Have a sneak peak of the latest commission I am working on with Senate House Library, University of London.
This weekend’s Ouseburn Open Studios at 36 Lime Street, Saturday & Sunday 10-5 is a great opportunity to have a look at some of the ‘mock-ups’ I have been making for a fantastic commission with Senate House Library.
Queer between the covers: literature as a frame and filter of gay identities is Senate House Library’s 2018 exhibition exploring the diverse ways in which literature “has been central to the culture’s handling and understand of what queerness might mean, used equally to educate and celebrate and to mock and denounce”.
The exhibition is made up of books, printed matter and ephemera from the library’s collection and archive. The work ranges from pre-Wilde, to the age of Wilde, twentieth century and contemporary exhibits.
I have been asked by Senate House to create an artist’s book/object that responds to the exhibition to be on show January – June 2018. The work is still in its planning stage, so a great opportunity to see some work in progress ideas!
I am interested in capturing the spirit and journey gay literature has taken since the Wilde trials of 1895 when his writing was used as an accusation against him. I want to tease out individual narratives from key pieces of work. I want to expose the tension in the work that battles with acceptance and reflect the context the work was made and the persecution experienced by the LGBTQ+ community of the time. Understanding the context writers and artists lived in is important in understanding where we are today. The public and private were two very separate spheres, homosexuality for men was only outlawed 40 years ago. Over 140 years ago The Times newspaper editorial was advocating “death – put these animals out their misery”. The Daily Mail or Sun today could read very similar, (without the threat of violence) in terms of demeaning transgender rights, gender stereo types and refusing to tackle bullying in schools against young LGBTQ+ people.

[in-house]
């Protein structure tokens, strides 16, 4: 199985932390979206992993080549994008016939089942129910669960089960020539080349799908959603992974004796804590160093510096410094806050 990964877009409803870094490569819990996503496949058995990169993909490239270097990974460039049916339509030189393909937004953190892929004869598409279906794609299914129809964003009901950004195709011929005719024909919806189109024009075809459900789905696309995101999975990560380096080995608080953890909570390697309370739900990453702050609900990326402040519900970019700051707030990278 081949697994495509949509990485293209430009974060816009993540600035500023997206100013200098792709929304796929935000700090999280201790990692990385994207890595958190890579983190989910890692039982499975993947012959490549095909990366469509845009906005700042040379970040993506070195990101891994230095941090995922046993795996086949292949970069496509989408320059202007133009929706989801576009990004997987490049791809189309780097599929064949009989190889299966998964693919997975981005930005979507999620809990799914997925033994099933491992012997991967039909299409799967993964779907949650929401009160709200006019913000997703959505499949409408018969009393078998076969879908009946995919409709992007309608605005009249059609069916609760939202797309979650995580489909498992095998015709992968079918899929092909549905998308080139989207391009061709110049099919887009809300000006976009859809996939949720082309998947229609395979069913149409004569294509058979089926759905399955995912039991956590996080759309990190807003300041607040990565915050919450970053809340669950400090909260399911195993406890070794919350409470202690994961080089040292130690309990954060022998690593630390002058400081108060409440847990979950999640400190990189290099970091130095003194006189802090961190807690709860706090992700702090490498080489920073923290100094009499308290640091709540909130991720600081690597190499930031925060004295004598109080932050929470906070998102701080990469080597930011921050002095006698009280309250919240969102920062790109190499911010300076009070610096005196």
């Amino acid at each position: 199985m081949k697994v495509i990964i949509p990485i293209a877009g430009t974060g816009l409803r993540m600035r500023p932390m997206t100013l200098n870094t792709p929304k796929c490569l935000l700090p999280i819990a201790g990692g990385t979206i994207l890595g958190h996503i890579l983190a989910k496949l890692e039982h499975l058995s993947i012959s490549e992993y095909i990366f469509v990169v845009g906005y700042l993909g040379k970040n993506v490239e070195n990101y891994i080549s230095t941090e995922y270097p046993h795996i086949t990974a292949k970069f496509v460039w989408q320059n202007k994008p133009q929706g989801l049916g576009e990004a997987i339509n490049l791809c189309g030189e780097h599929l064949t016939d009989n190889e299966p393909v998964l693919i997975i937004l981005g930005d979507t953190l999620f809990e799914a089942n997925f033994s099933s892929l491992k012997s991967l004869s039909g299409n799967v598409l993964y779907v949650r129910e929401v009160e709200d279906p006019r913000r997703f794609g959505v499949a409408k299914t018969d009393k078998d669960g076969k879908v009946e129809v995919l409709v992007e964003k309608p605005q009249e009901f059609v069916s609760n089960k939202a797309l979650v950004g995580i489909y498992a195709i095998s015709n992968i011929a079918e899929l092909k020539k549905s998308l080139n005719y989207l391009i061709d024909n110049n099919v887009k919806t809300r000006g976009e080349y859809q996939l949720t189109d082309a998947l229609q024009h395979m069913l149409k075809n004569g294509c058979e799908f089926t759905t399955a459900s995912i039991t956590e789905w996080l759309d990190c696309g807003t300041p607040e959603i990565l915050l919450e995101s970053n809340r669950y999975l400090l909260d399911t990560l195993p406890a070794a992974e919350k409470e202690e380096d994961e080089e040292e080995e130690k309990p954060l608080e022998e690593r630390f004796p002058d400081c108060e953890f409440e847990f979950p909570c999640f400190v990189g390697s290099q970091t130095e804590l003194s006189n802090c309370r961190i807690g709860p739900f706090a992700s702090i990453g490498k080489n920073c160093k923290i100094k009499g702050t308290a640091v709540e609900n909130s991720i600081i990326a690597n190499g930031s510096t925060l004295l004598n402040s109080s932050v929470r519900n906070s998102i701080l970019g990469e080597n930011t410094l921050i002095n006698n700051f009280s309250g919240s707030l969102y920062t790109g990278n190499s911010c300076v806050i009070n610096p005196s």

The literature at Senate House Library is rich and varied and mostly new to my reading list.
Reading Djuna Barnes for the first time is bewildering and amusing. The Ladies Almanack by Djuna Barnes is one of the pieces I have chosen to explore. The design of my artists’ book is informed by the way Barnes sold copies of the almanack on the inside of her cape in the streets of Paris, flinging her cape back to expose an array of beautifully printed ‘Chap Books’. More of this story to come…
Maud Allen however, was persecuted and vilified by the right wing during the First World War in heightened xenophobia. The false news perpetuated in the media makes Trumps tweets look almost innocent and harmless.
Gays The Word bookshop, close the the library itself is a haven of research. The shop has a rich history in struggle connected to the community it supported. Known more recently in the film Pride, the shop has been riding the waves of prejudice, bigotry and on-line book sales. It is still an active community space, with one of the best collections of books I have seen in England.